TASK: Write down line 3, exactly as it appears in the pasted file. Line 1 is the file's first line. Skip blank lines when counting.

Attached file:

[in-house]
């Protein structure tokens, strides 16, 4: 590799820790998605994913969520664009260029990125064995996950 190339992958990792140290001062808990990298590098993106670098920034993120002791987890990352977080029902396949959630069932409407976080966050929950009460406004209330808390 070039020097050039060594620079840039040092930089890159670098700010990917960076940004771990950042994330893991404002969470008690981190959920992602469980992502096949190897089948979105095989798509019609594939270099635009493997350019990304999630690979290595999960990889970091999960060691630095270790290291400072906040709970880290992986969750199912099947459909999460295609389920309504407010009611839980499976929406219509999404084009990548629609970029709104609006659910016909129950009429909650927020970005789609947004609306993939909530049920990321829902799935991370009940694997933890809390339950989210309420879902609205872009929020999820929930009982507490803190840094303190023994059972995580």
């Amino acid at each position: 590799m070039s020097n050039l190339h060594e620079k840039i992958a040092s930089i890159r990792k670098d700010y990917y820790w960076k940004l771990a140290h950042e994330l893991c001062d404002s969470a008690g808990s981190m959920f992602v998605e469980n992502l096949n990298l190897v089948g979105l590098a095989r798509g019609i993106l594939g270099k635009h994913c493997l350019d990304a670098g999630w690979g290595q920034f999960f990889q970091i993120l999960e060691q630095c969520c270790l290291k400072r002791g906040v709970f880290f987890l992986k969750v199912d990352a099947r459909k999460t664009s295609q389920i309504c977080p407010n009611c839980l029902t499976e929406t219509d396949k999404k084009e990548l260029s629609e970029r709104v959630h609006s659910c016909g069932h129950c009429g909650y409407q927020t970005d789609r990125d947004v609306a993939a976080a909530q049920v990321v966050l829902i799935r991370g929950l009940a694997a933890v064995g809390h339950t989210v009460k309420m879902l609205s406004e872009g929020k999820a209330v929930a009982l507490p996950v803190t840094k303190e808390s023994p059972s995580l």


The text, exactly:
């Amino acid at each position: 590799m070039s020097n050039l190339h060594e620079k840039i992958a040092s930089i890159r990792k670098d700010y990917y820790w960076k940004l771990a140290h950042e994330l893991c001062d404002s969470a008690g808990s981190m959920f992602v998605e469980n992502l096949n990298l190897v089948g979105l590098a095989r798509g019609i993106l594939g270099k635009h994913c493997l350019d990304a670098g999630w690979g290595q920034f999960f990889q970091i993120l999960e060691q630095c969520c270790l290291k400072r002791g906040v709970f880290f987890l992986k969750v199912d990352a099947r459909k999460t664009s295609q389920i309504c977080p407010n009611c839980l029902t499976e929406t219509d396949k999404k084009e990548l260029s629609e970029r709104v959630h609006s659910c016909g069932h129950c009429g909650y409407q927020t970005d789609r990125d947004v609306a993939a976080a909530q049920v990321v966050l829902i799935r991370g929950l009940a694997a933890v064995g809390h339950t989210v009460k309420m879902l609205s406004e872009g929020k999820a209330v929930a009982l507490p996950v803190t840094k303190e808390s023994p059972s995580l």